- Associated Press - Tuesday, June 2, 2015

SPRINGFIELD, Ill. (AP) - The Illinois Department of Agriculture is warning county fair operators to take extra precautions this summer to stop the spread of poultry and livestock diseases.

The agency sent letters to more than 100 county fairs urging biosecurity measures. The letter asks local fair officials to adopt a formal plan on disease response or to update existing plans.

The measures are precautionary in response to an outbreak of avian influenza that killed millions of chickens and turkeys nationwide, according to State Veterinarian Mark Ernst. So far no cases of the virus also known as “bird flu” have been reported in Illinois.

But reports of canine influenza are continuing in northern Illinois, and a horse show in Gifford was cancelled last week after two horses from a northeastern Illinois stable showed symptoms of the equine herpes virus.

Illinois was one of the states affected in 2009 by an outbreak of the H1N1 virus, more commonly known as swine flu, The State Journal-Register (https://bit.ly/1dJeJuJ ) reported.

“Anytime you have animals in close confinement and commingled, there’s a risk,” Ernst said.

Mike Maske, secretary for the Logan County Fair Association, said biosecurity procedures are updated regularly for the fair in Lincoln.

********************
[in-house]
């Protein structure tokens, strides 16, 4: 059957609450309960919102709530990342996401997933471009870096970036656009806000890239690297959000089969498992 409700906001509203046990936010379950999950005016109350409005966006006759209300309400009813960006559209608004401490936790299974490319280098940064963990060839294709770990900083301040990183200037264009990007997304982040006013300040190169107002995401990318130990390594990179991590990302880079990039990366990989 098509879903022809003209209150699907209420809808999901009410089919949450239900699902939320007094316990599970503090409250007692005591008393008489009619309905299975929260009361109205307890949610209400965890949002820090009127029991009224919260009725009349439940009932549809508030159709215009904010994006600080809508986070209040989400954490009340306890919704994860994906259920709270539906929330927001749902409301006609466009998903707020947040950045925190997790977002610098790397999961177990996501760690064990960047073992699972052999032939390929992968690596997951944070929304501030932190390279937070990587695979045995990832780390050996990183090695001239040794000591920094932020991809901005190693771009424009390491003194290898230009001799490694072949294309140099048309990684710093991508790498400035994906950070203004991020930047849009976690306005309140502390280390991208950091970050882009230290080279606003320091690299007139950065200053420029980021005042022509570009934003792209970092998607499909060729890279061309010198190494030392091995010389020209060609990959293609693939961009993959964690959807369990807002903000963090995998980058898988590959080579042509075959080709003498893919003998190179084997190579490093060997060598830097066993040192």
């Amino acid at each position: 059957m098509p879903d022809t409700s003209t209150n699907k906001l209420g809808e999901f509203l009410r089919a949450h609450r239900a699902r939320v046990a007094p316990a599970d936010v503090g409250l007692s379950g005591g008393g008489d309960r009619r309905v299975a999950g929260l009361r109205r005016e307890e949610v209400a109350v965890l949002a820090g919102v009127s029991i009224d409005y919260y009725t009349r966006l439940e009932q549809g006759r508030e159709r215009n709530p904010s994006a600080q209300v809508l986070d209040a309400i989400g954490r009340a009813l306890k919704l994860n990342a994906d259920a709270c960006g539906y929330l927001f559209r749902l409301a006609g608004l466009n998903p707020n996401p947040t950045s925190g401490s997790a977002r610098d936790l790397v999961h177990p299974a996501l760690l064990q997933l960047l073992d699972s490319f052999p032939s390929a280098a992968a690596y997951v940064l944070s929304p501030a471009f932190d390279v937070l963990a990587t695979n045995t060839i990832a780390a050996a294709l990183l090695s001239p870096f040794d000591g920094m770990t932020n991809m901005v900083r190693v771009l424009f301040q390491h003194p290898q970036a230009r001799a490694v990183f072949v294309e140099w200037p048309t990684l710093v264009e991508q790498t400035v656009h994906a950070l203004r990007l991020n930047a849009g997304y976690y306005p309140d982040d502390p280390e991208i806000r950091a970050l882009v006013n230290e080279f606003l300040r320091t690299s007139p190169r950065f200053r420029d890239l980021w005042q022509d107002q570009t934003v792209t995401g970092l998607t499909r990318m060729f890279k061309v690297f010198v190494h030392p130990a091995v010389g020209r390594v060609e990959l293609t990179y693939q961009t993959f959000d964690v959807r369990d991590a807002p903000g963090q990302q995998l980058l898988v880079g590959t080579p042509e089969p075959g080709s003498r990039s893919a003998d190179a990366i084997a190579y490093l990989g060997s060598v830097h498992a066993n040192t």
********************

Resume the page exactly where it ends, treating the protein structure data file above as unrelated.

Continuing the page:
“We have a written plan, and every year, we tweak it a little bit,” he said. “We have a lot of cattle shows throughout the year with people coming from a lot of different areas of the state.”

The Logan County Fair employs a veterinarian, maintains a quarantine area for animals showing symptoms of disease, provides hand-washing and sanitizer stations throughout the grounds and sanitizes grandstand bleachers and handrails before events, Maske said.

“It sounds like we’re being a little too careful, but you can’t be too careful,” he said.

The Sangamon County Fair follows state-recommended protocols for ensuring livestock and poultry are disease-free before coming to the fairgrounds and regularly checks on animals’ health before shows, said Jacksonville veterinarian Dr. Joseph Koch, who works with the fair.

Officials with the Christian County Fair plan to discuss the department’s letter at an upcoming meeting.

No changes are planned for the Illinois State Fair in Springfield or the Du Quoin State Fair, Ernst said.

“We’re going to keep watching and monitoring,” he said.

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Information from: The State Journal-Register, https://www.sj-r.com

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